Although their clothes may have been wet, the spirits of both adults and children were apparently in no way dampened

A good time was had by all at the Sulhamstead peace celebrations.

SULHAMSTEAD PEACE CELEBRATIONS

The following full and graphic account of the meetings and celebrations has been received for publication. The whole of it is worth reading and preserving. As it cannot all be printed in this copy, no attempt is made to curtail it, and the remainder will be published later. In addition to the debt which it states the parish owes to certain of its members, there must not be forgotten the admirable executive work conducted by Mr Clay, which enabled the whole to proceed without a single hitch.

A public meeting was held in Sulhamstead Schools on July 8th, when it was decided to hold our Peace Celebrations on the official day, July 19th, and to put a cross on the site of the old Church as a War Memorial. It was very well attended, and we understand it was one of the largest meetings ever held in Sulhamstead.

The following committees were appointed in connection with the Peace Celebrations, with Mr H Clay as Hon. Secretary and Treasurer.

A Catering Committee, under the guidance of Lady Watson, as follows: Mrs Cooper, Nurse Harvie, Miss Hughes, Mrs Price, Mrs Shepherd, Mrs Sheringham, Mrs Steele, Mrs Suhr, Mrs Tyser, Mrs Taylor, Mrs Jos. Wise.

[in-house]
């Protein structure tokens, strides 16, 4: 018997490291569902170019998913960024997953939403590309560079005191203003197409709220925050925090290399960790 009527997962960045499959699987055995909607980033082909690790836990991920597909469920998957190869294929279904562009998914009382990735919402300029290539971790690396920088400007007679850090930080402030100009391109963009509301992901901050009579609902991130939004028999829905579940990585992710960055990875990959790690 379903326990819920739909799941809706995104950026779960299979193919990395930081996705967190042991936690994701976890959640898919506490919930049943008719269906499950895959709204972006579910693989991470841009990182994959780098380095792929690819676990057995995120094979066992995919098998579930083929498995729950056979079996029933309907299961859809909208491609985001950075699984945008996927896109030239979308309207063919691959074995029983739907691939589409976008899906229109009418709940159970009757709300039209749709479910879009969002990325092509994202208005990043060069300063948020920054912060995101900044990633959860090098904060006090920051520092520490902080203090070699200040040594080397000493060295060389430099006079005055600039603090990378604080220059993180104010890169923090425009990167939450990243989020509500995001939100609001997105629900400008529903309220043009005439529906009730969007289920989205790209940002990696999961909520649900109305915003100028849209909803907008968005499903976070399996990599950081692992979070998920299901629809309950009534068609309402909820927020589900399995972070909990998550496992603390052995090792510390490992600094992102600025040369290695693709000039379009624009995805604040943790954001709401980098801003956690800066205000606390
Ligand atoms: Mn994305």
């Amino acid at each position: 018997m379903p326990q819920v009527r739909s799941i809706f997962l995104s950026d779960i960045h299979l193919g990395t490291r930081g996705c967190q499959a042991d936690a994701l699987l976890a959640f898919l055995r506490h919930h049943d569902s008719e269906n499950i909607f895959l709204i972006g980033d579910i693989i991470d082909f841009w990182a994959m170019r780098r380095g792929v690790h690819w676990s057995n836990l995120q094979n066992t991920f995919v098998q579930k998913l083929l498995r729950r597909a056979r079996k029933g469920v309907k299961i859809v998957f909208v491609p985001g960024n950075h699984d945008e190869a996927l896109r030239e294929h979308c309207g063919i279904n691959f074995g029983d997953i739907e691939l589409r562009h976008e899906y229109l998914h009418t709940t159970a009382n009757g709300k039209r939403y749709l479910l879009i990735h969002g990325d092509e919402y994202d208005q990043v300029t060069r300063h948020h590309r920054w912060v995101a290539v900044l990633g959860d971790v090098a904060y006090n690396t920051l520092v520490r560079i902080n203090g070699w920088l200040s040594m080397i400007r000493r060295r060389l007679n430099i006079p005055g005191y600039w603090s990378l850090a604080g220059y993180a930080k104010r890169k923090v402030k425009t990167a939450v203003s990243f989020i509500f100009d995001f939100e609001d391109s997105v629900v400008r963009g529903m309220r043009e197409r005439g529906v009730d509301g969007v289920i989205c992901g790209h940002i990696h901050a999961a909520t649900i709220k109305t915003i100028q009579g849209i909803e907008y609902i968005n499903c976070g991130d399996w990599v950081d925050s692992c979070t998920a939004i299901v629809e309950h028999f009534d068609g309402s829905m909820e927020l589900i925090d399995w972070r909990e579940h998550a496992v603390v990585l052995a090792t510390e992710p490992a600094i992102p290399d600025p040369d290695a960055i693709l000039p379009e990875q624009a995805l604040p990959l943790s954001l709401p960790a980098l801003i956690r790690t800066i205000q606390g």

A Sports Committee, under the Chairmanship of Sr W G Watson, bart, as follows: Mr Arlott, Mr A Clarke, Mr Clay, Mr Theo Jones, Mr Leake, Mr Metcalfe, Mr Ralph, Rev. A J P Shepherd, Mr Sheringham, Mr Stokes, Mr Suhr, Mr Norman Watson, Mr Winchcombe.

A Finance Committee, with Sir W G Watson, bart, as Chairman, as follows: Lady Watson, Mrs Sheringham, Miss Hughes, Mr Arlott, Mr Clay, Mr Leake, Rev, A J P Shepherd, Mr Sheringham, Mr Winchcombe.

The various committees appointed carried out their work admirably and amicably, and made the Celebrations on July 19th a great success.

Sir George Watson very kindly threw open his grounds for the occasion.

All the residents of Sulhamstead and Sulhamstead Lower End were invited to the Sports and Tea, and invitation cards were delivered by mebers of the committees to each house. These were collected, and tickets of admittance given out.

Unfortunately the weather was showery, but this did not prevent people being there, and although their clothes may have been wet, the spirits of both adults and children were apparently in no way dampened.

The children’s sports commenced at 2.30 in Sulhamstead Park by a variety of races for those under 14. There were plenty of competitors and the prizes consisted of money given by the committee and special (including two fishing rods, reels, knives, handbag and handkerchiefs) kindly given by Mr and Mrs Sheringham.

[Continued in October issue]

CONTINUATION OF REPORT ON PEACE CELEBRATION

At 4 o’clock tea was provided on the verandah at Sulhamstead House. The Adults’ Tea was served at 5 o’clock, at which meat was provided. The Rev. A J P Shepherd at this stage reminded us of those who had fallen in the war, who had gone from Sulhamstead, and read out the names. During the reading everyone stood in an impressive, solemn silence.